Perspectives on veteran homelessness

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In recognition of May’s designation as Military Appreciation Month, I’d like to offer some insights into a challenge that some military veterans struggle with: Homelessness.

I am the Veteran Outreach Advocate at Willis Dady Homeless Services, where one of our programs is Supportive Services for Veteran Families. I am joined by two Veteran Case Managers and we carry out our work in partnership with Operation Home, a program funded by HACAP and the VA.

In my role, I meet people from different sectors of our community, military as well as civilian. There’s often an element of surprise when we talk about veteran homelessness. How does a vet become homeless?

Well, there are many factors that lead to homelessness among veterans and no situation is identical.

The main cause of homelessness for anyone is the inability to pay rent or mortgage. A job loss, for instance, leads to eviction and the vet has nowhere to go. And he or she needs a job.

Unemployment and homelessness – it’s one of those chicken or egg things. You can’t pay for rent without a job. You can’t get a job without an address.

That’s where we can help. Our work with Operation Home follows the principals of Housing First: Relieve the trauma of homelessness as soon as possible through emergency shelter, case management and rental assistance for rapid re-housing. With housing in place (and an address), the vet can work on those other barriers to stability, such as finding a good job.

Another factor contributing to homelessness is substance abuse. This leads to job loss. Substance abuse often stems from mental health conditions such as Post Traumatic Stress Disorder. PTSD and traumatic brain injury are prevalent among veterans who experienced combat and makes it difficult to obtain and keep employment and to maintain normal family and work relationships. Abusing alcohol and drugs are forms of self-medication.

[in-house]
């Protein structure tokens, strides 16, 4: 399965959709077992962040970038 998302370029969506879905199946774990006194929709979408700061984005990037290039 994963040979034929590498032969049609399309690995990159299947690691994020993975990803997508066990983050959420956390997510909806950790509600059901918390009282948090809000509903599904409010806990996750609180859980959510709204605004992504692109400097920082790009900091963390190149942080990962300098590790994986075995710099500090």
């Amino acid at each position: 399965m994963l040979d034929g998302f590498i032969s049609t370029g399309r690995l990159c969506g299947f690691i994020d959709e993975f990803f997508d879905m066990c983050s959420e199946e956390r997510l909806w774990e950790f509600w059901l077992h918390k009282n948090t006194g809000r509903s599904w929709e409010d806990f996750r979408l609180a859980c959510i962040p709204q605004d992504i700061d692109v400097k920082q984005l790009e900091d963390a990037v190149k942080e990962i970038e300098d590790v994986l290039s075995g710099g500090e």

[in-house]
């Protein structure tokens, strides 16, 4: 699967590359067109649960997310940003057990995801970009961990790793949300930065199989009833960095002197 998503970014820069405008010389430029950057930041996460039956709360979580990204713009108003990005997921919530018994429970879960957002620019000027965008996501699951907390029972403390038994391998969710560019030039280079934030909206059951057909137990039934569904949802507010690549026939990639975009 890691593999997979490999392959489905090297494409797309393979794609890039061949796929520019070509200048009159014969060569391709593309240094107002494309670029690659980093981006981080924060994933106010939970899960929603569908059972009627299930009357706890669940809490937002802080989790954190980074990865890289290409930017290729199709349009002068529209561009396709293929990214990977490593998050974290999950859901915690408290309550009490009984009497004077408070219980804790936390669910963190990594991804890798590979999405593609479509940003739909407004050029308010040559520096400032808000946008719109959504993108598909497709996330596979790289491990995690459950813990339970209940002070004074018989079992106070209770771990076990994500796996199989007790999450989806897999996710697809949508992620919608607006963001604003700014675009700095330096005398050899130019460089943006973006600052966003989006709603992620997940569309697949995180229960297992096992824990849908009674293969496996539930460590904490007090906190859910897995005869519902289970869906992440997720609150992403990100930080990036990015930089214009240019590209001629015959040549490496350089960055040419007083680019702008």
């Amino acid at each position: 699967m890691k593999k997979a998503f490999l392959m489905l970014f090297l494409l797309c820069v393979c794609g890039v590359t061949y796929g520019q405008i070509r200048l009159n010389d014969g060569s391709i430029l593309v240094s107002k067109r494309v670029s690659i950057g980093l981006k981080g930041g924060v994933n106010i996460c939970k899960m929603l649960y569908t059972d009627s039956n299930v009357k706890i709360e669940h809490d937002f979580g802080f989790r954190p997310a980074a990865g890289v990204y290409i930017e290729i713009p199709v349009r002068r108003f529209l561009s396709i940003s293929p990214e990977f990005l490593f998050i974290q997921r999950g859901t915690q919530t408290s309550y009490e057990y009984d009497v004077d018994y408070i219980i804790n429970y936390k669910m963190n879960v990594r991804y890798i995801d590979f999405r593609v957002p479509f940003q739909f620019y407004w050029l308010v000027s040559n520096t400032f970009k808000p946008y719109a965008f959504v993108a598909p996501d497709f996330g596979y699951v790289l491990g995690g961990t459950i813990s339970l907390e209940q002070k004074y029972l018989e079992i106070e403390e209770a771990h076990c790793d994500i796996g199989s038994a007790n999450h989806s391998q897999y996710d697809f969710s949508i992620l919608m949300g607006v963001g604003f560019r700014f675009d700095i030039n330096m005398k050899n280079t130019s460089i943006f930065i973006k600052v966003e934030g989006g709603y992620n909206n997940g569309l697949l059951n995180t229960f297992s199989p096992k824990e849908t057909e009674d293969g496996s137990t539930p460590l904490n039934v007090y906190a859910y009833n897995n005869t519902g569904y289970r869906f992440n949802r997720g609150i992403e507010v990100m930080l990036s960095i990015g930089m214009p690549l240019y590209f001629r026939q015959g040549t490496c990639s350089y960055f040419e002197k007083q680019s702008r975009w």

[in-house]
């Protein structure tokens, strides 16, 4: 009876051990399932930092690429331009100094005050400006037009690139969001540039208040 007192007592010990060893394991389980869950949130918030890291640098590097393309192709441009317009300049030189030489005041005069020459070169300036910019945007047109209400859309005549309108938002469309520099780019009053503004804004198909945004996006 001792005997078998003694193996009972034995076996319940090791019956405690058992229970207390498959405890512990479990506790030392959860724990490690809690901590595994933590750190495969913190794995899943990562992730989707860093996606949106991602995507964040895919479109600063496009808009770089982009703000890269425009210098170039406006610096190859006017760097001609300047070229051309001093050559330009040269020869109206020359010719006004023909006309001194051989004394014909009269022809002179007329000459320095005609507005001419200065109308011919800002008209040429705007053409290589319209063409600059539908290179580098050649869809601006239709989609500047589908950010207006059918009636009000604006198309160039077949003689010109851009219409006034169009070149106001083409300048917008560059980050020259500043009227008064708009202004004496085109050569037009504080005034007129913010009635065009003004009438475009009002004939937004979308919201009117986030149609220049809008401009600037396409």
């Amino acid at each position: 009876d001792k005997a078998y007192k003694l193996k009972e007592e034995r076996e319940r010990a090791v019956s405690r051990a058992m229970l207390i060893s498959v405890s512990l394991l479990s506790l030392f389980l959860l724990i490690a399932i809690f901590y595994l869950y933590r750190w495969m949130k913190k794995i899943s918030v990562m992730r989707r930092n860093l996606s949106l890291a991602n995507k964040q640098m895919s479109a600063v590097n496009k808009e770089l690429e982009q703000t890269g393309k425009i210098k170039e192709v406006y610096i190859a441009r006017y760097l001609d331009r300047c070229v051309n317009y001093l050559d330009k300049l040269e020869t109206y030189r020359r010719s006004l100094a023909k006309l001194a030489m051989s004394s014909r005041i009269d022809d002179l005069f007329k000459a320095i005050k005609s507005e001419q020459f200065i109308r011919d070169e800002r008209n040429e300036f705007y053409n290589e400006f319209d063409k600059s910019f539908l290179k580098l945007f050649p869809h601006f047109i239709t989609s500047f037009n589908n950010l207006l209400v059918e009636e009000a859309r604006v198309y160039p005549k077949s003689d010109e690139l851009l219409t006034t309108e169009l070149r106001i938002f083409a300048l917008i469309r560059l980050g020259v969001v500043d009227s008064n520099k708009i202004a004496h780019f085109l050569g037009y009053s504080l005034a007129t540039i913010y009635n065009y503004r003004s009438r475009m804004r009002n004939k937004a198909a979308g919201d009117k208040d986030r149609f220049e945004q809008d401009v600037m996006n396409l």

It should be noted that substance abuse and PTSD are prevalent among female veterans who were sexually assaulted. Female as well as male veterans experience PTSD.

Substance abuse and PTSD or other mental health disorders strain family relationships, which often leads to the vet being thrown out of the house and into homelessness.

One or more of these factors make it difficult for veterans to find the help they need. Even asking for help can be difficult for some vets. That’s why we reach out to men and women living on the streets to help them obtain housing. Stable housing is the first step on their road to recovery.

For single men and families, this help often begins with a stay at the Willis Dady Shelter. Even if all shelter beds are full, Willis Dady will accommodate veterans by pulling out an extra cot.

Once a vet is connected with Willis Dady, our staff help them access vital services such as job training, budget counseling, substance abuse treatment and mental health counseling. The Operation Home program provides help paying for rent along with veteran-specific case management.

Let me give you a recent example of Donnie. Last winter, he was living in a tiny storage unit but had run out of propane that he was using for heat. We got him into shelter and soon housed in an apartment. A couple months after this, during a follow-up appointment with our veteran case manager, Donnie asked to be referred for counseling. He was ready to address the childhood trauma, severe PTSD and anxiety that had crippled him for many years.

We connected Donnie to community resources and he is still stably housed. With a secure place to lay his head, Donnie could step out further on his road to recovery.

If you know a veteran struggling with to maintain housing stability, urge him or her to contact Willis Dady at (319) 362-7555.

• Mark Brown is a veteran outreach advocate at Willis Dady Homeless Services. Operation Home is funded by the VA and the Hawkeye Area Community Action Program (HACAP).

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